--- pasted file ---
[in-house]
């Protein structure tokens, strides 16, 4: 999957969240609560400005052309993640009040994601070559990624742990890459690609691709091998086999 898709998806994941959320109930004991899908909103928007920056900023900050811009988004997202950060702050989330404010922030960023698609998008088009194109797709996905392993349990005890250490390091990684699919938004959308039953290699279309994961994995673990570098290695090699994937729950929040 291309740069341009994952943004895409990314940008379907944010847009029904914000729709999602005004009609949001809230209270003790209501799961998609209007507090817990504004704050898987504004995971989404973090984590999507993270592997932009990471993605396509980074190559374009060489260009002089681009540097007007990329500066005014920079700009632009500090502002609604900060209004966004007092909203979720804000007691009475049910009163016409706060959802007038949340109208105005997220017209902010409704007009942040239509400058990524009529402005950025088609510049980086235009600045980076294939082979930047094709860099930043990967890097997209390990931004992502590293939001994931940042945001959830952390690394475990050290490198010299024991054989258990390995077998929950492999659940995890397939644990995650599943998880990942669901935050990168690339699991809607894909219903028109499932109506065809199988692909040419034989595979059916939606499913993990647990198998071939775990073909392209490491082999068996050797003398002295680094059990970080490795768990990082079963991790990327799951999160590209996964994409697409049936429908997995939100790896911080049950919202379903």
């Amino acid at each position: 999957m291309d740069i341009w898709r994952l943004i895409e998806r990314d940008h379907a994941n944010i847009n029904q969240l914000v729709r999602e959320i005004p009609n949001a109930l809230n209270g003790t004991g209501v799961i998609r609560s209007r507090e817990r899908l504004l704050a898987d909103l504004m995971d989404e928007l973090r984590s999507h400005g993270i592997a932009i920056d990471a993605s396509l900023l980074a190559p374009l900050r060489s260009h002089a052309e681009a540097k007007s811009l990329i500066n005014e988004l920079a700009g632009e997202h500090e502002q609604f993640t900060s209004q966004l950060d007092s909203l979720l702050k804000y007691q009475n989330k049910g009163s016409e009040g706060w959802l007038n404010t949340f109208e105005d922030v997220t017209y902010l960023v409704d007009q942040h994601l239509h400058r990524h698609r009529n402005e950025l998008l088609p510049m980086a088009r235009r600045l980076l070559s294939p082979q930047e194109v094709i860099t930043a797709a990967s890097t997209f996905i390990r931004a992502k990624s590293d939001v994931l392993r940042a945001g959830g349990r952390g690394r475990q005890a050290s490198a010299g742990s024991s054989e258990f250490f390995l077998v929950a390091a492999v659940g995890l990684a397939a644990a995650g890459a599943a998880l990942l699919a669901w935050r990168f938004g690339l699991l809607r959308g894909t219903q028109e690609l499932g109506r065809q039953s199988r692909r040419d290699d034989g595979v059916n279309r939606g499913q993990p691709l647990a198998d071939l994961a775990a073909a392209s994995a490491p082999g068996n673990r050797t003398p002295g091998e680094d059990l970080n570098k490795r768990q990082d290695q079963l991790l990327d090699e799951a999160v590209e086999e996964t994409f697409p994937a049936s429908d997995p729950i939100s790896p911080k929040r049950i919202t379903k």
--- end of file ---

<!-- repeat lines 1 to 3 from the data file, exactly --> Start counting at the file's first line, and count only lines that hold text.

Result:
[in-house]
């Protein structure tokens, strides 16, 4: 999957969240609560400005052309993640009040994601070559990624742990890459690609691709091998086999 898709998806994941959320109930004991899908909103928007920056900023900050811009988004997202950060702050989330404010922030960023698609998008088009194109797709996905392993349990005890250490390091990684699919938004959308039953290699279309994961994995673990570098290695090699994937729950929040 291309740069341009994952943004895409990314940008379907944010847009029904914000729709999602005004009609949001809230209270003790209501799961998609209007507090817990504004704050898987504004995971989404973090984590999507993270592997932009990471993605396509980074190559374009060489260009002089681009540097007007990329500066005014920079700009632009500090502002609604900060209004966004007092909203979720804000007691009475049910009163016409706060959802007038949340109208105005997220017209902010409704007009942040239509400058990524009529402005950025088609510049980086235009600045980076294939082979930047094709860099930043990967890097997209390990931004992502590293939001994931940042945001959830952390690394475990050290490198010299024991054989258990390995077998929950492999659940995890397939644990995650599943998880990942669901935050990168690339699991809607894909219903028109499932109506065809199988692909040419034989595979059916939606499913993990647990198998071939775990073909392209490491082999068996050797003398002295680094059990970080490795768990990082079963991790990327799951999160590209996964994409697409049936429908997995939100790896911080049950919202379903």
């Amino acid at each position: 999957m291309d740069i341009w898709r994952l943004i895409e998806r990314d940008h379907a994941n944010i847009n029904q969240l914000v729709r999602e959320i005004p009609n949001a109930l809230n209270g003790t004991g209501v799961i998609r609560s209007r507090e817990r899908l504004l704050a898987d909103l504004m995971d989404e928007l973090r984590s999507h400005g993270i592997a932009i920056d990471a993605s396509l900023l980074a190559p374009l900050r060489s260009h002089a052309e681009a540097k007007s811009l990329i500066n005014e988004l920079a700009g632009e997202h500090e502002q609604f993640t900060s209004q966004l950060d007092s909203l979720l702050k804000y007691q009475n989330k049910g009163s016409e009040g706060w959802l007038n404010t949340f109208e105005d922030v997220t017209y902010l960023v409704d007009q942040h994601l239509h400058r990524h698609r009529n402005e950025l998008l088609p510049m980086a088009r235009r600045l980076l070559s294939p082979q930047e194109v094709i860099t930043a797709a990967s890097t997209f996905i390990r931004a992502k990624s590293d939001v994931l392993r940042a945001g959830g349990r952390g690394r475990q005890a050290s490198a010299g742990s024991s054989e258990f250490f390995l077998v929950a390091a492999v659940g995890l990684a397939a644990a995650g890459a599943a998880l990942l699919a669901w935050r990168f938004g690339l699991l809607r959308g894909t219903q028109e690609l499932g109506r065809q039953s199988r692909r040419d290699d034989g595979v059916n279309r939606g499913q993990p691709l647990a198998d071939l994961a775990a073909a392209s994995a490491p082999g068996n673990r050797t003398p002295g091998e680094d059990l970080n570098k490795r768990q990082d290695q079963l991790l990327d090699e799951a999160v590209e086999e996964t994409f697409p994937a049936s429908d997995p729950i939100s790896p911080k929040r049950i919202t379903k």